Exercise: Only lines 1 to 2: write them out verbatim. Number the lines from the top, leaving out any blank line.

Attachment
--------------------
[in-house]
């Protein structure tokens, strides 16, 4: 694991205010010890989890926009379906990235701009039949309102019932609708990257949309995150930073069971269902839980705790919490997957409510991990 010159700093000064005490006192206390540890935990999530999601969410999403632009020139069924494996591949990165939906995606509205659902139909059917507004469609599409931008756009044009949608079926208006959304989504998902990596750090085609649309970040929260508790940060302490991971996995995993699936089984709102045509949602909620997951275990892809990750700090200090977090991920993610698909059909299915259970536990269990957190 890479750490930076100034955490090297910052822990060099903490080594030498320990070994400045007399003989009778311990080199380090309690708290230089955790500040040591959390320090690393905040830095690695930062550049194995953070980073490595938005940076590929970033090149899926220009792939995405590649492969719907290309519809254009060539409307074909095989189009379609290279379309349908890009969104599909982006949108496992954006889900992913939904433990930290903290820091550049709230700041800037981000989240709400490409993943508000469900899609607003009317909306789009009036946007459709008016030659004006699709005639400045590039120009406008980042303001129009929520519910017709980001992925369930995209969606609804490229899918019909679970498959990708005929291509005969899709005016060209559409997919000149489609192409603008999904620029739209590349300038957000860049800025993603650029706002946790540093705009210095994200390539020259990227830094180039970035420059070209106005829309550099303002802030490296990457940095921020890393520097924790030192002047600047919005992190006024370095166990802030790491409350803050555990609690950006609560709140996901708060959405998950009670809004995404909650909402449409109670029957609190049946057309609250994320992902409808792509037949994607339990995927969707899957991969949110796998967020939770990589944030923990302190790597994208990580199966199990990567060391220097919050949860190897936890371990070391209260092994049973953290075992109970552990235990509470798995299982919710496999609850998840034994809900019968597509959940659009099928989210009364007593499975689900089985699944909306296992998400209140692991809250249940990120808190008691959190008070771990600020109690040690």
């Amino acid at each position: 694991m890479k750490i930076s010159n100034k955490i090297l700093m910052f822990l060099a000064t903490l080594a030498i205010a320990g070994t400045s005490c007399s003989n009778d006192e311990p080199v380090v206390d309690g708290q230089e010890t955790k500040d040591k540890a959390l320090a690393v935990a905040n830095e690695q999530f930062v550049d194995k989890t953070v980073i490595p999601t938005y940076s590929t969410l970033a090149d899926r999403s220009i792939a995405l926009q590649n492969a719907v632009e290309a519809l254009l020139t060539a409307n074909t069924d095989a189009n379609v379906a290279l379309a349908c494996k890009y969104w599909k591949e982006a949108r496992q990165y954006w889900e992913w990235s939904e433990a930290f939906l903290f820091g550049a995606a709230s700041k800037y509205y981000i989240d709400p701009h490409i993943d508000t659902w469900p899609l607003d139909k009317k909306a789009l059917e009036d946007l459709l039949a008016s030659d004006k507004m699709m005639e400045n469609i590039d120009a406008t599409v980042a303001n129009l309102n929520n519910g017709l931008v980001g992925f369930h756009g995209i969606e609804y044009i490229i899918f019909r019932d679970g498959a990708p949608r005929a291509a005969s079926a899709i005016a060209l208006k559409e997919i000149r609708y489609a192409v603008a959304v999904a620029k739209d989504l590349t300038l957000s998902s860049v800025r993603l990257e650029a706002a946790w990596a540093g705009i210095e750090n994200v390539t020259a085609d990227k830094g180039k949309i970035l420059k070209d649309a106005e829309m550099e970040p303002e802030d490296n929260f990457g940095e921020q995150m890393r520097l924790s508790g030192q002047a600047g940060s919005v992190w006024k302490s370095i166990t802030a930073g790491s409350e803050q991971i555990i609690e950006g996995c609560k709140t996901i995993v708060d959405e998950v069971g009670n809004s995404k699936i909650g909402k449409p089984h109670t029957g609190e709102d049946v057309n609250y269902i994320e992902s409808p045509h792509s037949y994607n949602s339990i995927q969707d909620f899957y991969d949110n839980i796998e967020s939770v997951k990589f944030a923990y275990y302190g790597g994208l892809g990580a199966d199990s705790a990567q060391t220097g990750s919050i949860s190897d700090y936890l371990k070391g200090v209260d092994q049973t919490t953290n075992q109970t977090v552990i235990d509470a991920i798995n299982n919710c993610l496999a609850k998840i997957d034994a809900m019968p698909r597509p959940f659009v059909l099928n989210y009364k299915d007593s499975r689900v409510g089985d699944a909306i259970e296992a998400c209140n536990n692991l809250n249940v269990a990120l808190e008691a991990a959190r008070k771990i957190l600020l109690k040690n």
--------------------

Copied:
[in-house]
């Protein structure tokens, strides 16, 4: 694991205010010890989890926009379906990235701009039949309102019932609708990257949309995150930073069971269902839980705790919490997957409510991990 010159700093000064005490006192206390540890935990999530999601969410999403632009020139069924494996591949990165939906995606509205659902139909059917507004469609599409931008756009044009949608079926208006959304989504998902990596750090085609649309970040929260508790940060302490991971996995995993699936089984709102045509949602909620997951275990892809990750700090200090977090991920993610698909059909299915259970536990269990957190 890479750490930076100034955490090297910052822990060099903490080594030498320990070994400045007399003989009778311990080199380090309690708290230089955790500040040591959390320090690393905040830095690695930062550049194995953070980073490595938005940076590929970033090149899926220009792939995405590649492969719907290309519809254009060539409307074909095989189009379609290279379309349908890009969104599909982006949108496992954006889900992913939904433990930290903290820091550049709230700041800037981000989240709400490409993943508000469900899609607003009317909306789009009036946007459709008016030659004006699709005639400045590039120009406008980042303001129009929520519910017709980001992925369930995209969606609804490229899918019909679970498959990708005929291509005969899709005016060209559409997919000149489609192409603008999904620029739209590349300038957000860049800025993603650029706002946790540093705009210095994200390539020259990227830094180039970035420059070209106005829309550099303002802030490296990457940095921020890393520097924790030192002047600047919005992190006024370095166990802030790491409350803050555990609690950006609560709140996901708060959405998950009670809004995404909650909402449409109670029957609190049946057309609250994320992902409808792509037949994607339990995927969707899957991969949110796998967020939770990589944030923990302190790597994208990580199966199990990567060391220097919050949860190897936890371990070391209260092994049973953290075992109970552990235990509470798995299982919710496999609850998840034994809900019968597509959940659009099928989210009364007593499975689900089985699944909306296992998400209140692991809250249940990120808190008691959190008070771990600020109690040690």